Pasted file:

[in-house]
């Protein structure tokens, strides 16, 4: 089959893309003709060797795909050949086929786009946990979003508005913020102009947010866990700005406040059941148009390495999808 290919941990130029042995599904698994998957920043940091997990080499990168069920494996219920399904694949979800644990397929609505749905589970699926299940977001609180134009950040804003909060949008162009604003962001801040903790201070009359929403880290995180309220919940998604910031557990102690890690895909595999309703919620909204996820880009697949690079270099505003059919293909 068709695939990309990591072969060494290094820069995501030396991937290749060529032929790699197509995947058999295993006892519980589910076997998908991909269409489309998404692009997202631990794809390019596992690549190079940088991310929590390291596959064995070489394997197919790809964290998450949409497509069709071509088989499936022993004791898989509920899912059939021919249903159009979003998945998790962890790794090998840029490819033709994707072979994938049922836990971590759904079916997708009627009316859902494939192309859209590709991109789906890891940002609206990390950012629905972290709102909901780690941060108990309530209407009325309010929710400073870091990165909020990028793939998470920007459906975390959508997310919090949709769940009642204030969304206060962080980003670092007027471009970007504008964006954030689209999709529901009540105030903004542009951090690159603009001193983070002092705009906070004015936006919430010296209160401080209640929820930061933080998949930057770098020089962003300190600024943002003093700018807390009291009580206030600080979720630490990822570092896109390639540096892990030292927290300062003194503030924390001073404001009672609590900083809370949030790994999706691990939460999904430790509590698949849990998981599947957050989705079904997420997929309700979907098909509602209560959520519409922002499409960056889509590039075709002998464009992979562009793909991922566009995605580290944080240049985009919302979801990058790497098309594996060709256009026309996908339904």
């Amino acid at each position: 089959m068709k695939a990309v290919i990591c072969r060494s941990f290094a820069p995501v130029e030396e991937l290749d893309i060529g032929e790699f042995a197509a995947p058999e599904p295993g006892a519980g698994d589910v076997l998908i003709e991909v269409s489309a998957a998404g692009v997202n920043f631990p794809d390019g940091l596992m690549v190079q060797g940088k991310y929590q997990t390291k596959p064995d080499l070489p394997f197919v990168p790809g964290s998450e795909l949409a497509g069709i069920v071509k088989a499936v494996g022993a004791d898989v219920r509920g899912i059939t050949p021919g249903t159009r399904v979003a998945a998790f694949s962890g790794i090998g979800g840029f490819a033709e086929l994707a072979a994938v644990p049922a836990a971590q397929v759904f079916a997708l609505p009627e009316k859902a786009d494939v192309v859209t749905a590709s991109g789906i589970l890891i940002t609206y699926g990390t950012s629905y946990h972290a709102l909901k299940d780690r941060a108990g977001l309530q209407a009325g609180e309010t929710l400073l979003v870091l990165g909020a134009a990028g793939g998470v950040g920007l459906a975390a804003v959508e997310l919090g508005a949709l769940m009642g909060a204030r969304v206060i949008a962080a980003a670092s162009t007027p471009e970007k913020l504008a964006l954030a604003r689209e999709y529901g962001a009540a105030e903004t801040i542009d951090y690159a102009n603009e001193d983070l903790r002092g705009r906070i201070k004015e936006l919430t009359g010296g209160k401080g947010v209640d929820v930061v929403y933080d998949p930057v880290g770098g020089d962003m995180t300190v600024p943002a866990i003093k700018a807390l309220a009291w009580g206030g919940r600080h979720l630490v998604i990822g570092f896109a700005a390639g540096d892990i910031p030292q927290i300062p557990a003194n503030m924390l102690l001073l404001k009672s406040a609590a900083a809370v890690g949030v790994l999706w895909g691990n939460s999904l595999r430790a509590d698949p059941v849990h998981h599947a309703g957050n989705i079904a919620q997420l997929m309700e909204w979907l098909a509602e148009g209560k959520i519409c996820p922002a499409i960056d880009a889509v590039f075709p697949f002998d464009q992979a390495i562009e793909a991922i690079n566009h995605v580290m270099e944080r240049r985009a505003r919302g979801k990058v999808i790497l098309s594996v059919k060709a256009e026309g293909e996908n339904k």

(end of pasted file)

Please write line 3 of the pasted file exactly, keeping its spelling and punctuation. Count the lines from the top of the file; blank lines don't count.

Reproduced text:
């Amino acid at each position: 089959m068709k695939a990309v290919i990591c072969r060494s941990f290094a820069p995501v130029e030396e991937l290749d893309i060529g032929e790699f042995a197509a995947p058999e599904p295993g006892a519980g698994d589910v076997l998908i003709e991909v269409s489309a998957a998404g692009v997202n920043f631990p794809d390019g940091l596992m690549v190079q060797g940088k991310y929590q997990t390291k596959p064995d080499l070489p394997f197919v990168p790809g964290s998450e795909l949409a497509g069709i069920v071509k088989a499936v494996g022993a004791d898989v219920r509920g899912i059939t050949p021919g249903t159009r399904v979003a998945a998790f694949s962890g790794i090998g979800g840029f490819a033709e086929l994707a072979a994938v644990p049922a836990a971590q397929v759904f079916a997708l609505p009627e009316k859902a786009d494939v192309v859209t749905a590709s991109g789906i589970l890891i940002t609206y699926g990390t950012s629905y946990h972290a709102l909901k299940d780690r941060a108990g977001l309530q209407a009325g609180e309010t929710l400073l979003v870091l990165g909020a134009a990028g793939g998470v950040g920007l459906a975390a804003v959508e997310l919090g508005a949709l769940m009642g909060a204030r969304v206060i949008a962080a980003a670092s162009t007027p471009e970007k913020l504008a964006l954030a604003r689209e999709y529901g962001a009540a105030e903004t801040i542009d951090y690159a102009n603009e001193d983070l903790r002092g705009r906070i201070k004015e936006l919430t009359g010296g209160k401080g947010v209640d929820v930061v929403y933080d998949p930057v880290g770098g020089d962003m995180t300190v600024p943002a866990i003093k700018a807390l309220a009291w009580g206030g919940r600080h979720l630490v998604i990822g570092f896109a700005a390639g540096d892990i910031p030292q927290i300062p557990a003194n503030m924390l102690l001073l404001k009672s406040a609590a900083a809370v890690g949030v790994l999706w895909g691990n939460s999904l595999r430790a509590d698949p059941v849990h998981h599947a309703g957050n989705i079904a919620q997420l997929m309700e909204w979907l098909a509602e148009g209560k959520i519409c996820p922002a499409i960056d880009a889509v590039f075709p697949f002998d464009q992979a390495i562009e793909a991922i690079n566009h995605v580290m270099e944080r240049r985009a505003r919302g979801k990058v999808i790497l098309s594996v059919k060709a256009e026309g293909e996908n339904k």